Get to know Yuta Naganuma
I recently sat down with the Western Region Engineer for Asian American and Pacific Islander Heritage Month to discuss how his upbringing in Japan and Iowa have shaped him into the person he is today.
1. How did you find your way to WCI?
I was in waste industry on the public side in Iowa. For various reasons I was looking — it was mostly a culture thing. I had a mutual friend who told me about a Waste Connections opening in the Southern Region. The Southern REM told me they had an internal candidate down there, but told me about the position in Vancouver. We looked into the Portland area and Naoko and I thought it would be cool. Neither of us had been to Portland before the interview. I loved Iowa. There was lots of open space and greasy food, but Naoko — not so much. If it wasn’t for Naoko I don’t think I would ever have moved. But my family — Naoko, Mia, and Kai — is the number one motivation for what I do every day.
2. What brought you to the U.S. from Japan?
In 1991 when I was 15, my parents encouraged me to go see the world. They offered us a chance to go to the U.S. to study. I was a foreign exchange student and was supposed to be here a year. I must’ve liked it and so I decided to stay through High school to graduate. Then that led to college and so I decided to go to Iowa State. If couldn’t be a doctor of medicine, I wanted to be a doctor of the earth. To this day, I think about that and feel like I’m doing good things for the earth and nature.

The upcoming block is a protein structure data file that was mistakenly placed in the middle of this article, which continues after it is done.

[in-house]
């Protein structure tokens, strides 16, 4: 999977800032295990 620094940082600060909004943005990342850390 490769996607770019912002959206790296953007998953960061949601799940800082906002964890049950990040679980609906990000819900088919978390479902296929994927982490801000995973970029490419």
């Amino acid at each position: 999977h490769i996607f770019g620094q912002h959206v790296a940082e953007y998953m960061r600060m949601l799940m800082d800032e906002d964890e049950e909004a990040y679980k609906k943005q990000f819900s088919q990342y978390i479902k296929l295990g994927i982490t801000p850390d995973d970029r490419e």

3. How does your heritage shape who you are?
Fifteen was pretty young to leave home. I was homesick. I missed the food. The language barrier was tough for the first year and even through high school. And talk about culture shock. That was big. When I’d go back to Japan, that felt like home. But then as I started working and was here 10…15…20 years we started a family and had friends and now this feels like home. Now when I go to Japan, I feel like an outsider there. The whole belongingness — I haven’t found the answer and I don’t know if I ever will. I feel like I’m an outsider in Japan but I don’t feel like I’m the same as everyone here.
4. What elements of Japanese culture are important to you?
We keep the holidays a part of our lives. We make traditional New Year’s Japanese food. Osechi — it’s a finger food platter of shrimp, eggs, fish, seaweed that gets left on the table and as family gathers, people can eat it as they’re visiting. The best Japanese food in the area is at Sushi Ki-ichi in Tigard. Food is a big thing for caring about the culture.
5. What can we do at Waste Connections to support the Asian American community?
More Asians in general at WCI. Really, more diversity at Waste Connections in general. People with different backgrounds bring in different ideas. I think we’d have better collaboration and different perspectives with more diversity. I hope I bring that to the team — a little bit of a different perspective.